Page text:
Study 3:  Community-based wind energy in an Indigenous community context


The purpose this study is to work with an Indigenous community who has adopted a community-based renewable energy project to share stories of how that project relates to community values and goals. For example, community ownership may be expected to positively impact community well-being though economic sovereignty, self-determination and self-sufficiency. The exploratory project will utilize qualitative methods, preferably within a community-based participatory research framework, to address four main research questions: 1) How do renewable (wind) energy projects contribute towards improved well-being; 2) What social values are linked to the desire for community owned renewable energy projects?; 3) How does community entrepreneurship regarding renewable (wind) energy relate to concepts like environmental sovereignty (community control of resources) and self-determination (free choice of communities); 4) How are (might) these early-adopter communities (of indigenous community-based renewable energy) share lessons learned with each other and other communities considering a similar economic development path? Outputs will include forms desired by the local community - e.g., visual media. The work on this study will be in parallel with the A SHARED Future project: Achieving Strength, Health and Autonomy through Renewable Energy Development for the Future.


In the Canadian context, Indigenous communities are leading the way in community-based energy development whereby decision-making, financing and benefits go directly to the communities rather than (solely to) energy companies. Indigenous populations of Canada, however, experience a disproportionate lack of well-being in comparison with non-Indigneous Canadian populations. This relative lack of well-being is the result of a colonial history. In an Indigenous context self-determination, self-sufficiency and the strengthening of culture, are all part of the well-being of an individual and community. Well-being is multidimensional and includes both economics and a person’s connections with their family, community and land. Community owned renewable energy initiatives are relatively rare in Canada despite the fact that community owned renewable energy projects are often hailed as being highly sustainable. Thus, there is much to be learned with Indigenous communities who are engaged in community-led projects, as visionaries and leaders from whom other communities can learn.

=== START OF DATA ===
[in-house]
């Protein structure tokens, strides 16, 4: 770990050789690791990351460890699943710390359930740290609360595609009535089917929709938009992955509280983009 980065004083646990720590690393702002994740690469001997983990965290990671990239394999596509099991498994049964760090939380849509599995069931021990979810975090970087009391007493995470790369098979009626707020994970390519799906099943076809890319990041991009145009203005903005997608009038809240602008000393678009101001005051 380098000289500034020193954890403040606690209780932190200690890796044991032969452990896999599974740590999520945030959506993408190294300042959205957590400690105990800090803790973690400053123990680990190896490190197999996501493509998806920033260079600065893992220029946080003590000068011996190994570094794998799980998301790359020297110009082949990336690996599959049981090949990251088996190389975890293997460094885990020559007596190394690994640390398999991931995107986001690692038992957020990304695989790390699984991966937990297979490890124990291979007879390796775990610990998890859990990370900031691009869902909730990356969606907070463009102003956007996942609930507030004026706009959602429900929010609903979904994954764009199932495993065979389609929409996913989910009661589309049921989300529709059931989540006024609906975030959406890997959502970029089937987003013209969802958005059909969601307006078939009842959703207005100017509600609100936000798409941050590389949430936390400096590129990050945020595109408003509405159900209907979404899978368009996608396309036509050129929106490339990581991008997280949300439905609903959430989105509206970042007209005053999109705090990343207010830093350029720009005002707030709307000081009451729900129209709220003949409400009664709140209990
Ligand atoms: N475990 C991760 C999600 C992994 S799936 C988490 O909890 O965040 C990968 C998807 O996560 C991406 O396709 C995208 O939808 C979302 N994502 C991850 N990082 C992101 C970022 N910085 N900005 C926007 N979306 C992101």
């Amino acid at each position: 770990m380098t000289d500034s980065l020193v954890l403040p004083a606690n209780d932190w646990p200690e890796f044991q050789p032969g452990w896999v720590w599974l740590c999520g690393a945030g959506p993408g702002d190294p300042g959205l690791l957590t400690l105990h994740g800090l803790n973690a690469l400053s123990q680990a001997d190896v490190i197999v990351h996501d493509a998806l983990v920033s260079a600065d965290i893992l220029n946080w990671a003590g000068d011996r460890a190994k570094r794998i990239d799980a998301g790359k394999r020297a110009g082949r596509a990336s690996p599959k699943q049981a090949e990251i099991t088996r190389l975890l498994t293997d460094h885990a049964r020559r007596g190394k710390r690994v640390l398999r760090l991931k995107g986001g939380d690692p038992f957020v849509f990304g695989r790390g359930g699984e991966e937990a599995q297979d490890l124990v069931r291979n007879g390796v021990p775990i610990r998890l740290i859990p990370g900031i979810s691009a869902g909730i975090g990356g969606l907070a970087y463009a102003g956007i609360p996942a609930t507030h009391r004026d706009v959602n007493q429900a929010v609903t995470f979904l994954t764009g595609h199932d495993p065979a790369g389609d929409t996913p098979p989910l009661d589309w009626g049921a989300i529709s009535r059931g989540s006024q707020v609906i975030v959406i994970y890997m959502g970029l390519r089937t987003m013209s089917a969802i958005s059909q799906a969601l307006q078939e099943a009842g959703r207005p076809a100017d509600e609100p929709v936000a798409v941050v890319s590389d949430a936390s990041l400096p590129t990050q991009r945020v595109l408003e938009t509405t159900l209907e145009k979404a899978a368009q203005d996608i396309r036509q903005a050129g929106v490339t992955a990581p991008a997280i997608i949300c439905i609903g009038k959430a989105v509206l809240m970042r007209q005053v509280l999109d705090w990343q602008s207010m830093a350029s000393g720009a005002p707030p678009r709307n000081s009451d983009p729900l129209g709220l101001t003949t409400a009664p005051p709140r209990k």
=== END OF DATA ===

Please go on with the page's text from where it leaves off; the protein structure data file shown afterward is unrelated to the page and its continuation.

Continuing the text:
This research is designed to respect principles of reconciliation while at the same time addressing lessons being learned within the local community regarding turbines. We will use a methodology that makes sense to the community, but will likely framed by a community-based approach that respects the research desires of the collaborating community. This is an approach that recognizes a troubled and past where ‘research’ is tied to a colonial history of coopting knowledge, data, and samples from Indigenous communities without due attention to community benefits and acknowledgment. Community based research can serve to counter this by building community partnerships and practicing collaboration to develop a research topic that mutually benefits the community and researcher. Interviews with community members will likely be combined with visually-based approaches like photo-voice or photo elicitation.


This research will bring into focus how what the local wind energy project means to local residents - which may inform how community leaders move forward with the project. In the broader picture, the work is significant as Indigenous communities, globally, work towards creating a space within the economic system that is based on their own terms; terms which foster their knowledge systems, culture, language and self-determination. Outcomes of this research will also include community gatherings and ideally, a conference style meeting with numerous First Nation communities to share experiences of community owned renewable energy projects and help inspire communities who may be keen on learning more about their options with regards to renewable energy projects and community benefits.

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To learn more about this study please see the list of publications and/or contact us